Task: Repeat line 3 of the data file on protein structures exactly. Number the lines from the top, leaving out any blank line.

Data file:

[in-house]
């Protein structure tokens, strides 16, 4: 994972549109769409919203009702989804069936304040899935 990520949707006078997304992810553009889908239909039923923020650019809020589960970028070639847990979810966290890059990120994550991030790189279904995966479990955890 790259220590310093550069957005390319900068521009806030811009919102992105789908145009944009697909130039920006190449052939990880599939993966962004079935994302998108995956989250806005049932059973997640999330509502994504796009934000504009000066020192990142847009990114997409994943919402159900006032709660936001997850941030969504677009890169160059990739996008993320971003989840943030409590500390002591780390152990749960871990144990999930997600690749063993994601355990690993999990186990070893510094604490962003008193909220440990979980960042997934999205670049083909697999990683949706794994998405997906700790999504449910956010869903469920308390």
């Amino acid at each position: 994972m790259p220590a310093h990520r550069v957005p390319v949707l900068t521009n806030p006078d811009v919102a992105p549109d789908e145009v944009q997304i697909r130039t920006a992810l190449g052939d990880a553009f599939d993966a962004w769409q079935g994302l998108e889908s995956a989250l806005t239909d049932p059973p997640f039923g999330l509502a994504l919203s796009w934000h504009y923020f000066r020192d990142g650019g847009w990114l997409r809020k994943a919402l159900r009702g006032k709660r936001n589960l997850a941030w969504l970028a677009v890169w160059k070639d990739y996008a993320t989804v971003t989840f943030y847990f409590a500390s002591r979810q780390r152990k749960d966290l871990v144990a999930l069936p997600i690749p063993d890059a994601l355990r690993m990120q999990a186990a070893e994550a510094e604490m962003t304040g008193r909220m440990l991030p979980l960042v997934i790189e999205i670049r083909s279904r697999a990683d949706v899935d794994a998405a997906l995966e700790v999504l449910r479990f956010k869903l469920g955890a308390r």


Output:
């Amino acid at each position: 994972m790259p220590a310093h990520r550069v957005p390319v949707l900068t521009n806030p006078d811009v919102a992105p549109d789908e145009v944009q997304i697909r130039t920006a992810l190449g052939d990880a553009f599939d993966a962004w769409q079935g994302l998108e889908s995956a989250l806005t239909d049932p059973p997640f039923g999330l509502a994504l919203s796009w934000h504009y923020f000066r020192d990142g650019g847009w990114l997409r809020k994943a919402l159900r009702g006032k709660r936001n589960l997850a941030w969504l970028a677009v890169w160059k070639d990739y996008a993320t989804v971003t989840f943030y847990f409590a500390s002591r979810q780390r152990k749960d966290l871990v144990a999930l069936p997600i690749p063993d890059a994601l355990r690993m990120q999990a186990a070893e994550a510094e604490m962003t304040g008193r909220m440990l991030p979980l960042v997934i790189e999205i670049r083909s279904r697999a990683d949706v899935d794994a998405a997906l995966e700790v999504l449910r479990f956010k869903l469920g955890a308390r």